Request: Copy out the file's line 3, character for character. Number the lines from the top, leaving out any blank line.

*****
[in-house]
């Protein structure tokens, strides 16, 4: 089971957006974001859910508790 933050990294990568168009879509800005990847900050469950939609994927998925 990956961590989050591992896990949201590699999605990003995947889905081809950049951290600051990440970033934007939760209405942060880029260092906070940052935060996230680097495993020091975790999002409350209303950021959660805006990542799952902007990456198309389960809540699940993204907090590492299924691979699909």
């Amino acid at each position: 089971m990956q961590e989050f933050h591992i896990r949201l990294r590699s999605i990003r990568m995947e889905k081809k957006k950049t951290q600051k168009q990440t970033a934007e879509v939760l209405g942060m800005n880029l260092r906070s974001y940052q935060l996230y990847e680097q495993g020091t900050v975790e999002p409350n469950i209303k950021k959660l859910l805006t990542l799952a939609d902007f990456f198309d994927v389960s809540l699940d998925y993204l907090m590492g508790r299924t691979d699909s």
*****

């Amino acid at each position: 089971m990956q961590e989050f933050h591992i896990r949201l990294r590699s999605i990003r990568m995947e889905k081809k957006k950049t951290q600051k168009q990440t970033a934007e879509v939760l209405g942060m800005n880029l260092r906070s974001y940052q935060l996230y990847e680097q495993g020091t900050v975790e999002p409350n469950i209303k950021k959660l859910l805006t990542l799952a939609d902007f990456f198309d994927v389960s809540l699940d998925y993204l907090m590492g508790r299924t691979d699909s």